By Daisy Prasad, Senior Physiotherapist, The Benevolent Society
We know the importance of the early years in shaping a child’s future potential. As such, the National Disability Insurance Agency (NDIA) has dedicated organisations across the country who specialise in working with families to deliver an early childhood approach for children under seven years, as part of the National Disability Insurance Scheme (NDIS).
These organisations are known as Early Childhood (EC) partners. The Benevolent Society is the EC partner for Brisbane, Logan, Redlands and Moreton Bay (QLD).
Whether your child has been diagnosed with a disability, or you have concerns their development might be delayed compared to their peers, your local EC partner can help you to understand the support pathways available to your child to ensure they reach their full potential into adulthood.
The early childhood approach is not intended to replace existing mainstream or community supports, such as those offered by medical professionals, community health clinics or schools. Instead, the EC approach aims to work in collaboration with existing services to provide a wrap-around support system for children and their families during the critical early years.
Here’s some more information about the NDIS process.
Contact your local EC partner
A primary caregiver (legal guardian) can phone their local EC partner at any time to discuss their child’s developmental issues and supports available given their individual circumstances. This can happen whether or not you have previously engaged with health professionals or your child has a diagnosis. During the initial contact, the EC partner will ask you whether your child has a formal diagnosis or any existing reports from health/education professionals, however neither are requirements to access services.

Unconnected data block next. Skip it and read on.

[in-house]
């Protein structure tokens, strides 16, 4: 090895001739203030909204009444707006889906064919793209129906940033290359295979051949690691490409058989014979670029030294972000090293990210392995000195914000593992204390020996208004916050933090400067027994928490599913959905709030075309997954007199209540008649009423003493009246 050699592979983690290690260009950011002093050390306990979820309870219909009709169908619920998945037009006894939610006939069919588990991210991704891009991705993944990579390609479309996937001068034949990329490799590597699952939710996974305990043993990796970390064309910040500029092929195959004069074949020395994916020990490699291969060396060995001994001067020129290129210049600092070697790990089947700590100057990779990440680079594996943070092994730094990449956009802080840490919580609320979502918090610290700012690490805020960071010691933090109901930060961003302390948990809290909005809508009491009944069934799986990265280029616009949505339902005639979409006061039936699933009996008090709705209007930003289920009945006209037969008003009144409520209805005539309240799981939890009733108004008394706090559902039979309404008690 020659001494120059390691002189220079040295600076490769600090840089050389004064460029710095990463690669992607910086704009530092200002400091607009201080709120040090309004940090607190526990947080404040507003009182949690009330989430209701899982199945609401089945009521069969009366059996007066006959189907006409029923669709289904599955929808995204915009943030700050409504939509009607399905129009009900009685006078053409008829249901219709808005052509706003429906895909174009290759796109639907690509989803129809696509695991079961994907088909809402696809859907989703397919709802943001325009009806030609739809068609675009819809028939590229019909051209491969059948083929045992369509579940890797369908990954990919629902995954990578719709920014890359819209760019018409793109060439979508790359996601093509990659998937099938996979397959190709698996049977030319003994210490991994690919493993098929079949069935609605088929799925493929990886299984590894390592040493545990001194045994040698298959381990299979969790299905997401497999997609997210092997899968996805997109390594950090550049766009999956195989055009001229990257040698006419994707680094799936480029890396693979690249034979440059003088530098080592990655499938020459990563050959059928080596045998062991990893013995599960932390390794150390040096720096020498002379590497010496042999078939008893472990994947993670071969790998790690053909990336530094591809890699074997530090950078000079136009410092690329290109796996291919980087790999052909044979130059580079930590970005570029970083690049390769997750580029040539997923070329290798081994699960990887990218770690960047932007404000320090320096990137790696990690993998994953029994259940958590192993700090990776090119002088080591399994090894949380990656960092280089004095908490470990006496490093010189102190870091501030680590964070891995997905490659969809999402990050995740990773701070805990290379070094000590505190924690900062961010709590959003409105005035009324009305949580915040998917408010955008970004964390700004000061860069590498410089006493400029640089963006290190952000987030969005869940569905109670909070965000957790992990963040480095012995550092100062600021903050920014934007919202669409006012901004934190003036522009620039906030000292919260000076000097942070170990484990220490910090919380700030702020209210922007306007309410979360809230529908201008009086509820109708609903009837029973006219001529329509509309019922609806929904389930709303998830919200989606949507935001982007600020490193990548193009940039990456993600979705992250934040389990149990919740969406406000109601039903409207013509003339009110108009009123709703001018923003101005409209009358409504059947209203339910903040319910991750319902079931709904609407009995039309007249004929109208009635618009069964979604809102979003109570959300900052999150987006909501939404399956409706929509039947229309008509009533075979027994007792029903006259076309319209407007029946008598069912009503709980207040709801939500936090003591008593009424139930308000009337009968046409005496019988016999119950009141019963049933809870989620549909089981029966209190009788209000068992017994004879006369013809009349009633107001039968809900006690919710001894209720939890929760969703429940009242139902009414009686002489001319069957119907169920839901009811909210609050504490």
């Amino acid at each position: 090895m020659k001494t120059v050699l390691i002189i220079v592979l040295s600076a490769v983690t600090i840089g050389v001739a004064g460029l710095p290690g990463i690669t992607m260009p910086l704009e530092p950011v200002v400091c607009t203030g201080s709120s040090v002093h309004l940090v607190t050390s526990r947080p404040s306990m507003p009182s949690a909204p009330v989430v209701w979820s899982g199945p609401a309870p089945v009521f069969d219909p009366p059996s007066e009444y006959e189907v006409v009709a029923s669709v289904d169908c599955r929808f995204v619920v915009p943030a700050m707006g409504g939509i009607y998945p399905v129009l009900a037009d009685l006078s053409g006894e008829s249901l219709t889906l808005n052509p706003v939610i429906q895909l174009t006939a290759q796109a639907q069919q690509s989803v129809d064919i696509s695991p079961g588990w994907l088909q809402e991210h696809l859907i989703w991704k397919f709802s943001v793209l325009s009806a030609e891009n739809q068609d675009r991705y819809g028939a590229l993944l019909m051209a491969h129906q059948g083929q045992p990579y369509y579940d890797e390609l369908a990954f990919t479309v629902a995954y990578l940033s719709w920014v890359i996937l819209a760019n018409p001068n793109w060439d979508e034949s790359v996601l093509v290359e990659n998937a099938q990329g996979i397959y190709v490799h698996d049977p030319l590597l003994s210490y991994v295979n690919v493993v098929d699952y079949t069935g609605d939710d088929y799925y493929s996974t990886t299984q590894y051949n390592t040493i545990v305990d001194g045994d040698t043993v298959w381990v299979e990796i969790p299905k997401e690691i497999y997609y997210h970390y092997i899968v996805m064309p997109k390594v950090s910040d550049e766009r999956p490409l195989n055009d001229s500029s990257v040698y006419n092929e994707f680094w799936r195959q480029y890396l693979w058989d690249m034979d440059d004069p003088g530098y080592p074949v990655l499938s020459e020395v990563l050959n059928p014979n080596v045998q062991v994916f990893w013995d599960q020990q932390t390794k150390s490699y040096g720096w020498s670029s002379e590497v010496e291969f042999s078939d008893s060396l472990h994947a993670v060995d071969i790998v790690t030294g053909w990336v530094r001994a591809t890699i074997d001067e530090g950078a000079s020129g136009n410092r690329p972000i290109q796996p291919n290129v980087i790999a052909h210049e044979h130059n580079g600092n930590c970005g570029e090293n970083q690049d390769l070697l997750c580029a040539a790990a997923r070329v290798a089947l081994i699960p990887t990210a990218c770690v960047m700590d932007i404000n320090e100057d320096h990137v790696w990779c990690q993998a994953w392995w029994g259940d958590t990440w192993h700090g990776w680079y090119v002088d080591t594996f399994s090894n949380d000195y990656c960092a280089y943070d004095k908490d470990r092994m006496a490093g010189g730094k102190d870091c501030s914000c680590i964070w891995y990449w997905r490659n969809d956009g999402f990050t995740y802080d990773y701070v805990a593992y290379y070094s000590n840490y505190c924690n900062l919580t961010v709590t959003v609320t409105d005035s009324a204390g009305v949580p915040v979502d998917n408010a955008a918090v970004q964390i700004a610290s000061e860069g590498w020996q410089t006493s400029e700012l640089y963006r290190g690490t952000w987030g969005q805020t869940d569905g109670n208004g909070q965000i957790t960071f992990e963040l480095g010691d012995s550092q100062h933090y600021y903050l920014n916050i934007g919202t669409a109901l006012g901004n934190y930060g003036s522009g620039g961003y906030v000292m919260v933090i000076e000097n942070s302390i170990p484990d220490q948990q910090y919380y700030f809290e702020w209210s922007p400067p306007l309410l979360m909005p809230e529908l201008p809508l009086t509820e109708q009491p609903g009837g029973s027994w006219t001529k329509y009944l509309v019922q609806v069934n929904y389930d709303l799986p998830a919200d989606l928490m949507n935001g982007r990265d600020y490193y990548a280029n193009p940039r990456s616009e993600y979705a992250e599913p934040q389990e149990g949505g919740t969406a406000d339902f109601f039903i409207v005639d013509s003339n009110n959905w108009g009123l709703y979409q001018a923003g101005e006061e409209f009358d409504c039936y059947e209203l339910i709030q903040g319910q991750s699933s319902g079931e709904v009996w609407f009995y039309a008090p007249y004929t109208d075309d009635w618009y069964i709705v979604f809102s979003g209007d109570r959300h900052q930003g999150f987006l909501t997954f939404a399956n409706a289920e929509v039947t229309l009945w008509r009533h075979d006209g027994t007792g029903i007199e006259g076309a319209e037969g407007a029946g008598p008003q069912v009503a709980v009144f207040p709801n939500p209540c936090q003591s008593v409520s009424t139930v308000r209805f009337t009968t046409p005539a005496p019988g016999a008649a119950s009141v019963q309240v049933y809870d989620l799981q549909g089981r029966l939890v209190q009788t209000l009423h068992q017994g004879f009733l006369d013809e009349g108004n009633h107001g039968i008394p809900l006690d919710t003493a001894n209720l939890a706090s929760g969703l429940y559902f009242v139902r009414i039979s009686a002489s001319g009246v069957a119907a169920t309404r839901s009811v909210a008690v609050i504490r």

Alternatively, a health professional or preferred advocate can complete a referral (with your consent) on your behalf and send this to your EC partner directly.
The Benevolent Society provides the option of a web-based referral form: https://www.benevolent.org.au/referrals/ndis-eca-support-referral
You can find your local EC partner here: www.ndis.gov.au/contact/locations
What happens next?
Based on the information you provide, the EC partner will guide you through one of the following pathways:
Option A: For children with mild developmental concerns who can be supported by mainstream and community services: The EC partner will link the family to those supports, such as playgroups, parenting programs, and referral to community health services. Child development resources and strategies will be provided that can be safely implemented in the home setting by the parent/carer to promote childhood development. After three months, the EC partner will follow up (if required) to check on the child’s developmental progress.